Trayce A. Hockstad RATS AND TREES NEED LAWYERS TOO: COMMUNITY RESPONSIBILITY IN DEODAND PRACTICE AND MODERN ENVIRONMENTALISM 18 Vermont Journal of Environmental Law 105 (Fall, 2016) Introduction. 106 I. A Historic Look at Legal Representation for Non-Human Objects: Community Responsibility. 108 A. Deodand Practice. 108 B. Implications of Deodand. 111 C. What Happened to Deodand?. 114 II. Modern Laws of Nature: Environmental Standing in the United States. 116 A. Ideological Shifts. 116 B. Where Do We Stand?. 118 III. The Danger... 2016
Blake Hudson RELATIVE ADMINISTRABILITY, CONSERVATIVES, AND ENVIRONMENTAL REGULATORY REFORM 68 Florida Law Review 1661 (November, 2016) Both critics and supporters of federal environmental law have called for its reform. Conservative scholars and policy makers in particular have called for reform due to the size, scope, and cost of the federal environmental bureaucracy. To date, however, conservatives have implemented few successful alternative environmental protection policies... 2016
Rachael E. Salcido REVIVING THE ENVIRONMENTAL JUSTICE AGENDA 91 Chicago-Kent Law Review 115 (2016) I. Introduction. 115 II. Environmental Justice in the U.S.. 118 III. Obama Administration EJ Actions. 122 A. Structural Actions. 122 1. EJ Plan 2014 and EJ Plan 2020. 122 2. Interagency Working Group. 126 3. Data Collection. 127 B. Grant Programming. 128 C. Regulatory and Enforcement Actions. 129 IV. E.O. Limits and Tensions of Environmental Law... 2016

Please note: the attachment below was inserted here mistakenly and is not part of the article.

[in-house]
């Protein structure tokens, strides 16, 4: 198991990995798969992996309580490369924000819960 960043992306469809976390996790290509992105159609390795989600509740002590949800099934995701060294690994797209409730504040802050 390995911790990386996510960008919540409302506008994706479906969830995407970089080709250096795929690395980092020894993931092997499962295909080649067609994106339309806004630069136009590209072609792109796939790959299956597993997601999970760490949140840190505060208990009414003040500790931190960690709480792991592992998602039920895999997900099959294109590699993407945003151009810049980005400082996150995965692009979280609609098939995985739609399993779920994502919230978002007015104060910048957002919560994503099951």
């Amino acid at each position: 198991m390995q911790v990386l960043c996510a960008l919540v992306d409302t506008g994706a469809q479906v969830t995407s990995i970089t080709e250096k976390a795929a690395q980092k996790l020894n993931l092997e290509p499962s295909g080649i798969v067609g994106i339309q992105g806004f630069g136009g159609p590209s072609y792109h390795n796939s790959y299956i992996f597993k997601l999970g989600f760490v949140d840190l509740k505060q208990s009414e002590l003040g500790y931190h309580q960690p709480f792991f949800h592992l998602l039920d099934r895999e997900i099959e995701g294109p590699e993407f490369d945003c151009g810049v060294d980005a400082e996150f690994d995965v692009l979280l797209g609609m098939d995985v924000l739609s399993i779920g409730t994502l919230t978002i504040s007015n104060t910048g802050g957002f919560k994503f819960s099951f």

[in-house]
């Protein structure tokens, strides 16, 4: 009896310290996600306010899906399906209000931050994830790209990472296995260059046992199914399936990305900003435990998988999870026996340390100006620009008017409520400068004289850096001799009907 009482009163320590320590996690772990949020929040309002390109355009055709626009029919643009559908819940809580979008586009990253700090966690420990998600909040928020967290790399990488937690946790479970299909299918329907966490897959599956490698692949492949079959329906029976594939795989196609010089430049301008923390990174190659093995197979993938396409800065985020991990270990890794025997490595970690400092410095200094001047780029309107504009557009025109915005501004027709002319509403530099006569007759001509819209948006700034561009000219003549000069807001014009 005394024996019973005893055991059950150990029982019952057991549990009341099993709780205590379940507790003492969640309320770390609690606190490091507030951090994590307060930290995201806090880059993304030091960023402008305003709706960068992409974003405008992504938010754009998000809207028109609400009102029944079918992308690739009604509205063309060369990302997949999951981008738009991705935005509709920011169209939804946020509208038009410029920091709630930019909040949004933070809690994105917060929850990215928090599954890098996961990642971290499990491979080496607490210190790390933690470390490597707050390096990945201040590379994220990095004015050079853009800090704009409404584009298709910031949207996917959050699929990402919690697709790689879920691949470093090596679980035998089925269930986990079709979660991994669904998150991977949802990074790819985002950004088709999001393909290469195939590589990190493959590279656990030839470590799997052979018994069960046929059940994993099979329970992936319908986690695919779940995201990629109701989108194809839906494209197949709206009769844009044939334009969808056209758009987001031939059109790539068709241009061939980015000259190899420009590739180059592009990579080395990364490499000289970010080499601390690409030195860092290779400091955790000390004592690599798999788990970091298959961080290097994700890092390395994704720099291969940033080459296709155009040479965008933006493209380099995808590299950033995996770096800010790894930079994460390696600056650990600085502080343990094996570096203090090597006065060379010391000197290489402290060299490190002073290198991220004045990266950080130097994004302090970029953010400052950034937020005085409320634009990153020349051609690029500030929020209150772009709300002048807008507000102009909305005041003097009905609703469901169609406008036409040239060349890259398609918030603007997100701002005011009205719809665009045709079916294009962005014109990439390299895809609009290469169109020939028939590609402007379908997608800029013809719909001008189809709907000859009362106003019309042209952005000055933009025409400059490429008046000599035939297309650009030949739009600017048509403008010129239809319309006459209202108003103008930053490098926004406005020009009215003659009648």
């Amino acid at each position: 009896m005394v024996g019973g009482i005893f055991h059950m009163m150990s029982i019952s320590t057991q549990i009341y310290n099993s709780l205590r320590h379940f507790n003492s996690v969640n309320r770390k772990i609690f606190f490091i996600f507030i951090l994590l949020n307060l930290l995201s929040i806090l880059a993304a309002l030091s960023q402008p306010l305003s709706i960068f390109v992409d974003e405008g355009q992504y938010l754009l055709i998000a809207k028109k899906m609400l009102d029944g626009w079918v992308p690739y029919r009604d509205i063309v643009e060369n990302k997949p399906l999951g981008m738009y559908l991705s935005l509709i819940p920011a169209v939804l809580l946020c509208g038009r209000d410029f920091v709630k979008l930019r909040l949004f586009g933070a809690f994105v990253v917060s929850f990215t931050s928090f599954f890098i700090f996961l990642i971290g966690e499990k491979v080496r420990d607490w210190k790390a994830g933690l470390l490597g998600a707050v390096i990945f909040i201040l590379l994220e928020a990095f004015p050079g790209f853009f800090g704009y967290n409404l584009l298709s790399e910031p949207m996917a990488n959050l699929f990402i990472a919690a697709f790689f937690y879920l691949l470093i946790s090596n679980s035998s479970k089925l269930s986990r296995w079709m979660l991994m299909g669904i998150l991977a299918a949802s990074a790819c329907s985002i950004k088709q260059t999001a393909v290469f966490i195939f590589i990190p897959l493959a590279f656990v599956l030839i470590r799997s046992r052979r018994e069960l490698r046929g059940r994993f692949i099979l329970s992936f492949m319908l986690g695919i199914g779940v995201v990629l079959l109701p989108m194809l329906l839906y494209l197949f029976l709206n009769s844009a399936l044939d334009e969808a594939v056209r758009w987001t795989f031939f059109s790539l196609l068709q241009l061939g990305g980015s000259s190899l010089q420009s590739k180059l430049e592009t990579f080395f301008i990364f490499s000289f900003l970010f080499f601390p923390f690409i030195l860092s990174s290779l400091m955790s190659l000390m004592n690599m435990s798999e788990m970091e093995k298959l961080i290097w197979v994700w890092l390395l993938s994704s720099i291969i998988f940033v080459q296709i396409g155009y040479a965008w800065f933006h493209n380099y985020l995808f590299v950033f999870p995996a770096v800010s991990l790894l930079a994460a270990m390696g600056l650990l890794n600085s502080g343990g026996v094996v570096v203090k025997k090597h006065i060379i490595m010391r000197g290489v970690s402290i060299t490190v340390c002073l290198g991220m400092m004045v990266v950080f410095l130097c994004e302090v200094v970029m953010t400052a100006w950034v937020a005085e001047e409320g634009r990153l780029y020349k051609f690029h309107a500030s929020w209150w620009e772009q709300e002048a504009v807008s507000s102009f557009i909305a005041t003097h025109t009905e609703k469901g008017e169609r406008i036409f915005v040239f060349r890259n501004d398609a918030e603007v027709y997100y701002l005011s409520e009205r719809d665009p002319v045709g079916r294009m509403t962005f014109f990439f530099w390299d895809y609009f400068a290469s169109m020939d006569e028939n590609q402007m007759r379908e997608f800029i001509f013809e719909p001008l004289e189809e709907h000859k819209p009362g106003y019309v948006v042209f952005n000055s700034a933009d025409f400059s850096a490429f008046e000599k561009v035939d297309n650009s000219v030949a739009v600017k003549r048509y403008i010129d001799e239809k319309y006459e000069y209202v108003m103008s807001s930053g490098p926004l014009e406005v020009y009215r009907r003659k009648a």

J. Michael Angstadt SECURING ACCESS TO JUSTICE THROUGH ENVIRONMENTAL COURTS AND TribUNALS: A CASE IN DIVERSITY 17 Vermont Journal of Environmental Law 345 (Spring, 2016) Introduction. 346 I. Access to Justice and Pressing Societal Issues. 347 A. Indigenous Rights. 349 B. Environmental Justice. 349 II. Specialized Courts: An Institutional Mechanism for Enhancing Access to Justice?. 350 III. Method and Cases. 352 A. India. 352 B. New Zealand. 355 IV. Analysis. 357 A. Standing. 358 1. India National Green Tribunal.... 2016
David Takacs SOUTH AFRICA AND THE HUMAN RIGHT TO WATER: EQUITY, ECOLOGY, AND THE PUBLIC TRUST DOCTRINE 34 Berkeley Journal of International Law 55 (Fall, 2016) After liberation from apartheid in 1996, South Africa's new, progressive Constitution proclaimed: Everyone has the right to have access to sufficient food and water. In this paper, I analyze South Africa's revolutionary legal vision for marrying social equity to ecology in fulfilling the right to water. South Africa's successes and obstacles as a... 2016
Matthew T. King SOVEREIGNTY'S GRAY AREA: THE DELIMITATION OF AIR AND SPACE IN THE CONTEXT OF AEROSPACE VEHICLES AND THE USE OF FORCE 81 Journal of Air Law and Commerce 377 (Summer, 2016) Debate over the delimitation of airspace and outer space has persisted since the dawn of the space age, without resolution. With the development of hybrid aerospace vehicles that can operate in and transition between the two zones, the line between their disparate legal regimes will be tested. And this test may not come with an after-the-fact... 2016